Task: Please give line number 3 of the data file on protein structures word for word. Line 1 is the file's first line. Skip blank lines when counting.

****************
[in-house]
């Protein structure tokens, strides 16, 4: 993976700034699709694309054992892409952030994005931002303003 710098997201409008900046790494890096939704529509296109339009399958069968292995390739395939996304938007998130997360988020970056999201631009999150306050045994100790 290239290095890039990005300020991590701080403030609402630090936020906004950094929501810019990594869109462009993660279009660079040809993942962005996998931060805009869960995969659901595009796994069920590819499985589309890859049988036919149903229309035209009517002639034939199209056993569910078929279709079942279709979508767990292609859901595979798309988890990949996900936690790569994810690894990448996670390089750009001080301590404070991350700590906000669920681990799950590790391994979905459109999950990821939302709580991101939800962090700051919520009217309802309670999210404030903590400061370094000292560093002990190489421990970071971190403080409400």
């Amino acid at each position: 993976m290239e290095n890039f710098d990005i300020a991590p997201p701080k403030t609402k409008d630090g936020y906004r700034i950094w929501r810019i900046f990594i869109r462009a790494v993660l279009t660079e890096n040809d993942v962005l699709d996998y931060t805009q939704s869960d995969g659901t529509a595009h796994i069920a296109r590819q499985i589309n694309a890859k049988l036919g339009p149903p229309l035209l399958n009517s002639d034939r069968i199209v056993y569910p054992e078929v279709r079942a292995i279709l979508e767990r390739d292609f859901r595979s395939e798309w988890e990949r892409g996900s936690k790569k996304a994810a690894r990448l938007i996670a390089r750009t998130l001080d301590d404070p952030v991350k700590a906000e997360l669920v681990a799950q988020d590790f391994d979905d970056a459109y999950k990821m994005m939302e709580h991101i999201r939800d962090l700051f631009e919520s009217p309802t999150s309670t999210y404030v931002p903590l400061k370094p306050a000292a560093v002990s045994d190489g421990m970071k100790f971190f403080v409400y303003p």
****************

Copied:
């Amino acid at each position: 993976m290239e290095n890039f710098d990005i300020a991590p997201p701080k403030t609402k409008d630090g936020y906004r700034i950094w929501r810019i900046f990594i869109r462009a790494v993660l279009t660079e890096n040809d993942v962005l699709d996998y931060t805009q939704s869960d995969g659901t529509a595009h796994i069920a296109r590819q499985i589309n694309a890859k049988l036919g339009p149903p229309l035209l399958n009517s002639d034939r069968i199209v056993y569910p054992e078929v279709r079942a292995i279709l979508e767990r390739d292609f859901r595979s395939e798309w988890e990949r892409g996900s936690k790569k996304a994810a690894r990448l938007i996670a390089r750009t998130l001080d301590d404070p952030v991350k700590a906000e997360l669920v681990a799950q988020d590790f391994d979905d970056a459109y999950k990821m994005m939302e709580h991101i999201r939800d962090l700051f631009e919520s009217p309802t999150s309670t999210y404030v931002p903590l400061k370094p306050a000292a560093v002990s045994d190489g421990m970071k100790f971190f403080v409400y303003p």